i (b), S (ξ1)

i+1(a) are contained in H1 λ, (S (ξ1)

i (b), S (ξ1)

i+1(a)) for

all i = 1, . . . , Nξ1 − 1.

Then F ⊆ ˜F , but ˜F is not contained in H1_{(λ) because functions in ˜}_{F need not}

be continuous in the points S(ξ1)

1 (a), S
(ξ1)
1 (b), . . . , S
(ξ1)
N_{ξ1}(a), S
(ξ1)
N_{ξ1}(b).

For functions f and g in ˜F , we define the form ˜E by

˜
E(f, g) =
N_{ξ1}
X
i=1
1
r(ξ1)
i
E(f ◦ S(ξ1)
i , g ◦ S
(ξ1)
i ) +
N_{ξ1}−1
X
i=1
Z S_{i+1}(ξ1)(a)
S_{i}(ξ1)(b)
f0(t) g0(t) dt.

Then, Proposition 3.2.1 implies that for f, g ∈ F we have ˜E(f, g) = E(f, g).

From Proposition 2.2.2 follows that the embedding ˜F ,→ L2(µ(ξ)) is a compact

operator and thus we can refer to the eigenvalue counting function of the Dirichlet
form ( ˜F(ξ)_{, ˜}_{E).}

Proposition 3.2.3. For all x ≥ 0,
N_{( ˜}_{F}(ξ)_{, ˜}_{E)}(x) =
N_{ξ1}
X
i=1
N(θξ)(r(ξ1)
i m
(ξ1)
i x).

Proof. Let f be an eigenfunction of ( ˜E, ˜F , µ(ξ)_{) with eigenvalue λ. That is, for all}

g ∈ ˜F holds

˜

E(f, g) = λhf, gi_{L}_{2}_{(µ}(ξ)_{)}.

Since f and g are in L2(µ(ξ)) we can apply Proposition 3.2.2. From this and the

definition of ˜E we get
N_{ξ1}
X
i=1
1
r(ξ1)
i
E f ◦ S(ξ1)
i , g ◦ S
(ξ1)
i +
N_{ξ1}−1
X
i=1
Z S_{i+1}(ξ1)(a)
S_{i}(ξ1)(b)
f0(t) g0(t) dt
= λ
N_{ξ1}
X
i=1
m(ξ1)
i f ◦ S
(ξ1)
i , g ◦ S
(ξ1)
i
L2(µ(θξ)).
(3.5)

Next we show that the summands of the first sum above coincide with those on the right hand side, respectively. Take h ∈ H1(λ). For j = 1, . . . , Nξ1, we define ˜hj by

˜ hj(x) = h ◦ S(ξ1) j −1 (x), if x ∈ S(ξ1) j (I), 0, otherwise.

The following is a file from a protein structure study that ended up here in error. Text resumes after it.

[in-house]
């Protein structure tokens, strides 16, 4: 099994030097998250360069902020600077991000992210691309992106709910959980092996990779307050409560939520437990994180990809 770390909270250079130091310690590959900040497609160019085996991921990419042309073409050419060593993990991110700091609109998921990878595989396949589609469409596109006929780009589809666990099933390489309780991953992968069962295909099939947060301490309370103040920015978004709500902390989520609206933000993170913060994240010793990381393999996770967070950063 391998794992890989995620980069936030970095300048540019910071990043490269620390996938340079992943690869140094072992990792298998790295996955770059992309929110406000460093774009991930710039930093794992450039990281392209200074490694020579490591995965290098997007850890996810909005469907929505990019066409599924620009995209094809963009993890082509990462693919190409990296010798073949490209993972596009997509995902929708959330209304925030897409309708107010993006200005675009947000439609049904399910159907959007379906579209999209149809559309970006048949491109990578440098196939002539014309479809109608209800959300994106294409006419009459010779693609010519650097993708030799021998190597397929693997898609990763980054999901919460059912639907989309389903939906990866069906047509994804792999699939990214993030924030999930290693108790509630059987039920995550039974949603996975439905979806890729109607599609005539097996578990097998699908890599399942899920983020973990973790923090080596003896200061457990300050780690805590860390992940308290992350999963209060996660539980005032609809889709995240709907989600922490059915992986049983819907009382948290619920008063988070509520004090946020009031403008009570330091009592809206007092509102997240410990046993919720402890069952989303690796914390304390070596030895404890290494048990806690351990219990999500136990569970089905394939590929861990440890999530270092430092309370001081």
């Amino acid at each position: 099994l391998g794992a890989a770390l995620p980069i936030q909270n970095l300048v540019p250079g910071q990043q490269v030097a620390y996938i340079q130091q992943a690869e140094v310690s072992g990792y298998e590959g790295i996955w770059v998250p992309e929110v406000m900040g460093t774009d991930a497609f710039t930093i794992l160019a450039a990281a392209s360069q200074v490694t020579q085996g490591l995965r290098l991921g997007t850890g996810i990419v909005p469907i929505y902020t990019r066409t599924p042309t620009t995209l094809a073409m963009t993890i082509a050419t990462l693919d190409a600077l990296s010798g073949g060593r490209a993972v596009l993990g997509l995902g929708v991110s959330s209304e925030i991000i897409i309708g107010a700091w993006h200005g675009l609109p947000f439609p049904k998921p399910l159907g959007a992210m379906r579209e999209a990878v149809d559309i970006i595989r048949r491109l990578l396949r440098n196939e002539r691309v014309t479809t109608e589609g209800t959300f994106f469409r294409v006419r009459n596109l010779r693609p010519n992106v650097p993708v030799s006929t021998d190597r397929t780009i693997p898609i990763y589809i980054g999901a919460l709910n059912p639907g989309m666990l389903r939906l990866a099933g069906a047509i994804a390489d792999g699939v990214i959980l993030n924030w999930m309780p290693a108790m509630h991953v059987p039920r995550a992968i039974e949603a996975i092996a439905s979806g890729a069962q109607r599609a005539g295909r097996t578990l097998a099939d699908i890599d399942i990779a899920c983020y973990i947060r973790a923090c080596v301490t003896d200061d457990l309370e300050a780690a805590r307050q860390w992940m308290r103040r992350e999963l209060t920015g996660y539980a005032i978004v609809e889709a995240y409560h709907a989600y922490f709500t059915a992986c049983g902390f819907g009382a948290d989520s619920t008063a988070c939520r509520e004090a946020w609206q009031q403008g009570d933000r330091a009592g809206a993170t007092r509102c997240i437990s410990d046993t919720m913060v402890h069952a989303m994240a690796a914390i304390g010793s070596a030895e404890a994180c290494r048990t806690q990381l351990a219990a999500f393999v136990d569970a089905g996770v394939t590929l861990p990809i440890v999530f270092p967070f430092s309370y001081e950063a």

Then ˜hj ∈ ˜F , ˜hj◦ Sj(ξ1) = h for j = 1, . . . , Nξ1, and ˜hj◦ S

(ξ1)

i = 0 for i 6= j. Moreover,

˜

h0_{j} = 0 on all gap intervals. Therefore, if we put g = ˜hj in (3.5), we get

1 r(ξ1) j E(f ◦ S(ξ1) j , h) = λ m (ξ1) j f ◦ S (ξ1) j , h L2(µ(θξ)).

This equation now holds for all h ∈ H1(λ) meaning that r(ξ1)

j m (ξ1)

j λ is an eigenvalue

of the form E , F , µ(θξ) to the eigenfunction f ◦ S(ξ1)

j for all j = 1, . . . , Nξ1.

To prove the converse, assume that λ is a non-negative number such that for every i = 1, . . . , Nξ1 the number r

(ξ1) i m (ξ1) i λ is an eigenvalue of E , F , µ(θξ) to some eigenfunction fi. Thus, E(fi, g) = r (ξ1) i m (ξ1) i λhfi, giL2(µ(θξ)) (3.6)

for all g ∈ H1(λ). Let f be defined by f (x) = fi◦ Si(ξ1) −1 (x), if x ∈ S(ξ1)

i ([a, b]) for some i = 1, . . . , Nξ1,

0, otherwise.

Then f ∈ ˜F and f ◦ S(ξ1)

i = fi for every i = 1, . . . , Nξ1. From (3.6) follows that

N_{ξ1}
X
i=1
1
r(ξ1)
i
E f ◦ S(ξ1)
i , g = λ
N_{ξ1}
X
i=1
m(ξ1)
i f ◦ S
(ξ1)
i , g
L2(µθξ)

holds for all g ∈ H1_{(λ). Take ˜}_{g ∈ ˜}_{F . Since ˜}_{g ◦ S}(ξ1)

i ∈ H1(λ) by definition of ˜F for
every i = 1, . . . , Nξ1, we get
N_{ξ1}
X
i=1
1
r(ξ1)
i
E f ◦ S(ξ1)
i , ˜g ◦ S
(ξ1)
i = λ
N_{ξ1}
X
i=1
m(ξ1)
i f ◦ S
(ξ1)
i , ˜g ◦ S
(ξ1)
i
L2(µθξ).

Because f is chosen so that f0 = 0 on the gap intervals S(ξ1)

i (b), S (ξ1)

i+1(a), the left

hand side of the above equation equals the definition of ˜E. Hence, by Proposition 3.2.2 we have

˜

E(f, ˜g) = λhf, ˜gi_{L}_{2}_{(µ}(ξ)_{)}

for all ˜g ∈ ˜F . So λ is an eigenvalue of ( ˜E, ˜F , µ(ξ)_{) with the eigenfunction f .}

We thus showed that for each x ≥ 0 the following statements are equivalent:

(i) λ ≤ x is an eigenvalue of ( ˜E, ˜F , µ(ξ)_{) with eigenfunction f ,}

(ii) r(ξ1) j m (ξ1) j λ ≤ r (ξ1) j m (ξ1)

j x is an eigenvalue of (E , F , µ(θξ)) with eigenfunction

f ◦ S(ξ1)

j for each j = 1, . . . , Nξ1.

Thus, λ is of multiplicity Nξ1 and therefore,

N_{( ˜}_{E, ˜}_{F )}(x) =
N_{ξ1}
X
i=1
N(θξ)(r(ξ1)
i m
(ξ1)
i x).

Corollary 3.2.4. Since ( ˜E, ˜F ) is an extension of (E, F ) on L2(µ(ξ)), it follows from
Theorem B.7.4 that
N(ξ)(x) ≤
N_{ξ1}
X
i=1
N(θξ)(r(ξ1)
i m
(ξ1)
i x) (3.7)
for all x ≥ 0.

### 3.2.3. Dirichlet boundary conditions

Now we prove a similar proposition for Dirichlet boundary conditions. For that we use the Dirichlet form (E , F0) on L2(µ(ξ)) because according to Proposition 2.2.8,

it’s eigenvalues coincide with the eigenvalues of ∆_{µ}(ξ) with homogeneous Dirichlet

boundary conditions. We denote the eigenvalue counting function of (E , F0) on

L2(µ(ξ)) by N (ξ) 0 .